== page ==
JOSEPH P McCAULEY: NATURAL HAIKU
1021 W Gregory St
ISBN 1 893823 18 0
JOSEPH P McCAULEY: HAIKU THEMES
469 68th Street
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This page last updated: 13th October 2008.
|JOSEPH P McCAULEY: NATURAL HAIKU|
This is a Virgil Hutton Haiku Memorial Award Contest chapbook by the 2004-2005 winner. It is a pocket book of haiku drawing on the parks and woodlands of Bucks County for inspiration. A frontpiece explains the author's view of the nature of haiku. It has one haiku to a page and there is some artwork. The concentration is on offered images of nature — close-up photographs on which to meditate — rather than on deep and layered meaning:
SPRING RAIN OFF THE EVES PEBBLES EXPOSED IN A LINE OUTSIDE THE DRY HUTThis little books reads as McCauley's homage to the environment:
ALL THAT GOLD NO ONE CAN LAY A HAND ON SUNSET ON THE BAYThe following, a favourite, is an example of one that moves beyond the immediate environment:
GOLDEN LEAVES EVENTUALLY THE WIND MAY LET THEM RESTAn enjoyable and meditative little book.
|reviewer: Doreen King.|
|JOSEPH P McCAULEY: HAIKU THEMES|
Joseph P. McCauley's mini book of haiku HAIKU THEMES begins with some tips on "Haiku Relaxation":
Sit comfortably and let go of the mental chatter of the day. Breathe slowly and calmly.The collection is divided into three sections: Wind, New York and Leaves, with a further untitled section involving emotions. The artwork is by McCauley and complements the haiku perfectly.
A delight in nature is evocatively captured in the first section on wind:
rain wet forest a breeze sends down my neck sparkling cold dropsHere, during a moment of quiet contemplation in the forest, a breeze sends raindrops cascading down the poet's neck. The words come together to form a moment most of us have experienced, but here the words "rain", "breeze" and "sparkling" give a musical quality to the poem.
a wandering leaf skitters across the courtyard leaving it emptyWhat does this haiku hint at? Is it loneliness, a reminder of the passage of time, or merely the end of autumn and the onset of winter? In this simple poem the wind is invisible, but its presence is felt in the words "wandering", "skitters" and "empty".
In the section on New York we feel the tension that remains in the city after the terrible terrorist attacks:
delivery guy stopped your lunch waiting, slowly cools tight securityHere we have the portrayal of lack of trust, heightened awareness of danger and alertness despite the need for refreshment. For a poem with such a strong atmosphere that puts us right in the poet's position in three brief lines is amazing. There's a depth of emotion in this haiku, a sadness and a feeling of lost innocence which can no longer be retrieved.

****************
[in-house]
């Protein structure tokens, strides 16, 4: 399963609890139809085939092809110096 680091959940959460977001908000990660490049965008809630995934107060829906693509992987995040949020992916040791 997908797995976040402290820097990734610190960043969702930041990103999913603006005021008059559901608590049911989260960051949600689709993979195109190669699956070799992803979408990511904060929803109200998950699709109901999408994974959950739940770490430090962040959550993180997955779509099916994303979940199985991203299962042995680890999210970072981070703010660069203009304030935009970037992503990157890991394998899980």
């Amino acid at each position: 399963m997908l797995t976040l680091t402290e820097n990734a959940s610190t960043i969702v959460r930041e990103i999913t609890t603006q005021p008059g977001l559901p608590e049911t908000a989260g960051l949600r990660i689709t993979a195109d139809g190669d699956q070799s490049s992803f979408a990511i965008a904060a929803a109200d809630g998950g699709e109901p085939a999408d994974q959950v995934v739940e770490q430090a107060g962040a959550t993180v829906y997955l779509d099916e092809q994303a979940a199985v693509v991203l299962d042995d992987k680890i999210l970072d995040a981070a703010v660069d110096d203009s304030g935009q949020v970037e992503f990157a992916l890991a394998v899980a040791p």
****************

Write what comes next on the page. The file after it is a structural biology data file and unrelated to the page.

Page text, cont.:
With the third section on the theme of leaves, we are returned to the natural world, though an occasional haiku introduces a more subjective mood:
the streetlight's glow filtered through yellowed locusts freshens the wet streetWhat draws me to the haiku is that I can imagine the scene: the wet street, the colour of the insects and the glow from the light. The insects and the light give us colour and warmth, the wet street a feeling of loneliness.
Referring to another common scene is the following haiku:
slowly gathered by the current between stones stack of colored leavesLike so many of the collection's haiku, this poem involves a scene with which most of us are familiar. But what's original about the haiku and how does it differ from hundreds of other haiku about leaves and water? I believe the answer lies in the last line, "stack of coloured leaves", which uses an unusual word "stack" to describe the way leaves pile up.
The final untitled section opens with a lovely photo of blossom and is followed by the haiku
the light down her back as she gets ready to dance so softly changingThe haiku asks us to revel in the girl's beauty and the way the light falls on her. There is a strong sense of grace in the poem.
In the collection's last haiku:
from his back swing three blossoms fell onto his headwe are taken back to a moment during the poet's experience when playing a game. The hardness of the unseen ball contrasts beautifully with the lightness of drifting blossoms.
The way in which McCauley uses nature in his work takes us deeper into the poem's meaning. The photographs and artwork throughout HAIKU THEMES add depth and resonance to the text. The poems are set out simply one to a page and the accompanying artwork delights the eye and leads us to meditate further on the haiku.
|reviewer: Patricia Prime.|